Liquid Assets

Ayran, Ayran So Far Away: The Turkish Yogurt Drink that will Help You Power through even the Spiciest Kebab

By | June 14, 2018
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Illustration by Jessie Kanelos Weiner.
Illustration by Jessie Kanelos Weiner.

Thousands of years ago, nomadic Turks had to develop ways to preserve their food as they traveled. As a result, they made milk into yogurt—the word “yogurt” is based on the Old Turkish root word “yog,” which means to intensify or condense—to which they eventually added water to dilute the bitterness. And that’s how the yogurt drink called ayran was born. 

Where to Find Ayran in Queens

Ayran can be found at a smattering of popular Middle Eastern restaurants in Sunnyside. In Sunnyside’s more casual Turkish restaurants, bottles of Merve brand Ayran are sold from coolers.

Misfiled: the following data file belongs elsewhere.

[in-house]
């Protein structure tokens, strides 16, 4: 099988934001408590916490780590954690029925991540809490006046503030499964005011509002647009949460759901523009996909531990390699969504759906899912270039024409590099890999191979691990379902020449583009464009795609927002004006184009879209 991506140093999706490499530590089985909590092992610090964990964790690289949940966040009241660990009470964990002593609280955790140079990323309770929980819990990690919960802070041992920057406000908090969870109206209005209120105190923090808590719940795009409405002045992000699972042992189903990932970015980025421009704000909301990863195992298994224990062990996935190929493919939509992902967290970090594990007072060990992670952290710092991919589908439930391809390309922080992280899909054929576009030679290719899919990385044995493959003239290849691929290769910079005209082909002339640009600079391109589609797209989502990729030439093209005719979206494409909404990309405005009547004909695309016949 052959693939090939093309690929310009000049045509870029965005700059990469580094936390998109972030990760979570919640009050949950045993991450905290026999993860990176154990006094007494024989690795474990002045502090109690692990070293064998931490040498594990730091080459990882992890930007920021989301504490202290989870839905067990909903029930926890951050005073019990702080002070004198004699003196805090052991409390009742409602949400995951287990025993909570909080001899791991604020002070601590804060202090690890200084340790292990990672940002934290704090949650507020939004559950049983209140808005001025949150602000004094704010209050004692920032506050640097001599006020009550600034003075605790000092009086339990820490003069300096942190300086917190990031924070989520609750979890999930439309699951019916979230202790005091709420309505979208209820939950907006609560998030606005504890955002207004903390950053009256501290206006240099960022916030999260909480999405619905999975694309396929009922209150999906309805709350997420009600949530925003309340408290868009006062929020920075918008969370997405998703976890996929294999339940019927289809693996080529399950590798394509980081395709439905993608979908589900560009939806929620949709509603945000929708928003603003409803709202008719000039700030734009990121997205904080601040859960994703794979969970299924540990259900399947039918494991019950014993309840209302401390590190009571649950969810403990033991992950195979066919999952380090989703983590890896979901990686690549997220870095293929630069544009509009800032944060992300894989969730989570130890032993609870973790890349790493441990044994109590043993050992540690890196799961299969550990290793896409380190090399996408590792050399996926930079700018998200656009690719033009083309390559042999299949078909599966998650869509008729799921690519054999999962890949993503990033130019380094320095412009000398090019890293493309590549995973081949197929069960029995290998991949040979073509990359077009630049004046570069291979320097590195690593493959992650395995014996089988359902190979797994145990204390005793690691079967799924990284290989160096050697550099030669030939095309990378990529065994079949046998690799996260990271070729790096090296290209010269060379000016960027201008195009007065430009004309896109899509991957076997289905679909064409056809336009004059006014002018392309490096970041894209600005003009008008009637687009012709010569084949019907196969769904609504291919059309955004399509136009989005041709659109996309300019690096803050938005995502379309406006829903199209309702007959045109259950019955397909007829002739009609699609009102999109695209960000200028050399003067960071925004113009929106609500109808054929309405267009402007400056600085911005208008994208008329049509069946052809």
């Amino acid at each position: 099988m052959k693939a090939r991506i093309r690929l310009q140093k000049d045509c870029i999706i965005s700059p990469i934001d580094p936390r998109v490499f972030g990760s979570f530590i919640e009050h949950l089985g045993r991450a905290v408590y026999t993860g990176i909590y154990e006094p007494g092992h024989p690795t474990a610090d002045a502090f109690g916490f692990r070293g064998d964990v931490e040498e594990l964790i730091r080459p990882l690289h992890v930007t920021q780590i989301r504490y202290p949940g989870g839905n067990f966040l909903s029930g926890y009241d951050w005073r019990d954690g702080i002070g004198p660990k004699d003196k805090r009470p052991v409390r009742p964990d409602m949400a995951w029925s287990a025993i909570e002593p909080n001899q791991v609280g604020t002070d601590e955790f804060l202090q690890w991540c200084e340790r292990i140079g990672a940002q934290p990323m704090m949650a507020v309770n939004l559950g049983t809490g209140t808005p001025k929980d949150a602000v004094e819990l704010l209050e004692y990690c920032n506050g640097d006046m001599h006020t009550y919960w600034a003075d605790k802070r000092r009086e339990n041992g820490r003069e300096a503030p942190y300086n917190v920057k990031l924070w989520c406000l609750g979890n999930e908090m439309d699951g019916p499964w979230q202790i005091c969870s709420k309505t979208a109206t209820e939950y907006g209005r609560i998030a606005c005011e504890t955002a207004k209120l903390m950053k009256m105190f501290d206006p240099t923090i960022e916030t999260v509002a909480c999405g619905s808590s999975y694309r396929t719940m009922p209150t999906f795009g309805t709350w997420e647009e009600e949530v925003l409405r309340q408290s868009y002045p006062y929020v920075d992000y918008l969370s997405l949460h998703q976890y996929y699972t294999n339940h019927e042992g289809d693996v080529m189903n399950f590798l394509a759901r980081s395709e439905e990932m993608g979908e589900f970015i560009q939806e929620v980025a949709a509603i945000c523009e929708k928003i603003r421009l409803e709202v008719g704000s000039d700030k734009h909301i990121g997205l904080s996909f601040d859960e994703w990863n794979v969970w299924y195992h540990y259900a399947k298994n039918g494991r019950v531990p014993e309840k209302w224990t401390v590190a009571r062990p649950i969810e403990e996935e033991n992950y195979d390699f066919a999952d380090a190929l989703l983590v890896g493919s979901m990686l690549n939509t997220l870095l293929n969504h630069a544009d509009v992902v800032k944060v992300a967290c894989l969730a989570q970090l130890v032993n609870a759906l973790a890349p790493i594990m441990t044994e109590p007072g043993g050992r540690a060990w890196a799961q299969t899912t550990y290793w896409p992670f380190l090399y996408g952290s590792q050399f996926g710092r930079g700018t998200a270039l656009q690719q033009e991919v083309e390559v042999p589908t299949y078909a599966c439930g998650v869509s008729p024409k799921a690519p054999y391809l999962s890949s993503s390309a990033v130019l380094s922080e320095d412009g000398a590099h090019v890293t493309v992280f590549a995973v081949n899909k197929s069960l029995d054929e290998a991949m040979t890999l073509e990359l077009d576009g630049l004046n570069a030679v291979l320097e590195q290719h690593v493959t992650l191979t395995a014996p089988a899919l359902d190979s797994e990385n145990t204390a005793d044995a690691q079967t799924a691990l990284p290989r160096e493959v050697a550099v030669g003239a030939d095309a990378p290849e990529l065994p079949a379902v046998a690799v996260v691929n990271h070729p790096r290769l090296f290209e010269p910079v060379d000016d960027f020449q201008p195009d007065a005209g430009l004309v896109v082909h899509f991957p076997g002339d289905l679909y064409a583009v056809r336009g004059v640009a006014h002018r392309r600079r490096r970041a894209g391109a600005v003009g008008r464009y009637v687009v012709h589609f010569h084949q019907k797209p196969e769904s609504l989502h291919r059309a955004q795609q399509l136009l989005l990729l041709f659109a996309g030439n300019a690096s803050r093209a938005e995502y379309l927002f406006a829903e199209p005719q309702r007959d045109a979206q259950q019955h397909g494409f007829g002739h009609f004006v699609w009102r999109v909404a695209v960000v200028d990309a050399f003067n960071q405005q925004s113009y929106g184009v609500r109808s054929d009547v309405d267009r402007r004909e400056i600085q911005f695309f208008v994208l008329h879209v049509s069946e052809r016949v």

It’s served on its own or with grilled meats, like gyro, kebab and kefte. Miray, a server at Turkish Grill, likes it with lahmacun, a flatbread with spicy ground lamb and tomato, because the ayran diffuses some of the dish’s heat.

“Normally when they serve lahmacun, they automatically bring you ayran,” she says.

Mangal Kabob, a casual kebab restaurant, sells Merve, the most popular ayran brand in New York City.

Turkiyem Market, a Turkish grocery store on Stillman Avenue, sells three types of Merve ayran: regular, Turkish style (a little tangier than regular) and mint flavored. 

Sait, who works at the market, likes to make his own ayran with Merve Suzme, a strained yogurt. “When it comes to making ayran, it’s the best.” He adds a smidge of fresh mint.

Turkish Grill
Mangal Kabob
Turkiyem Market

Article from Edible Queens at
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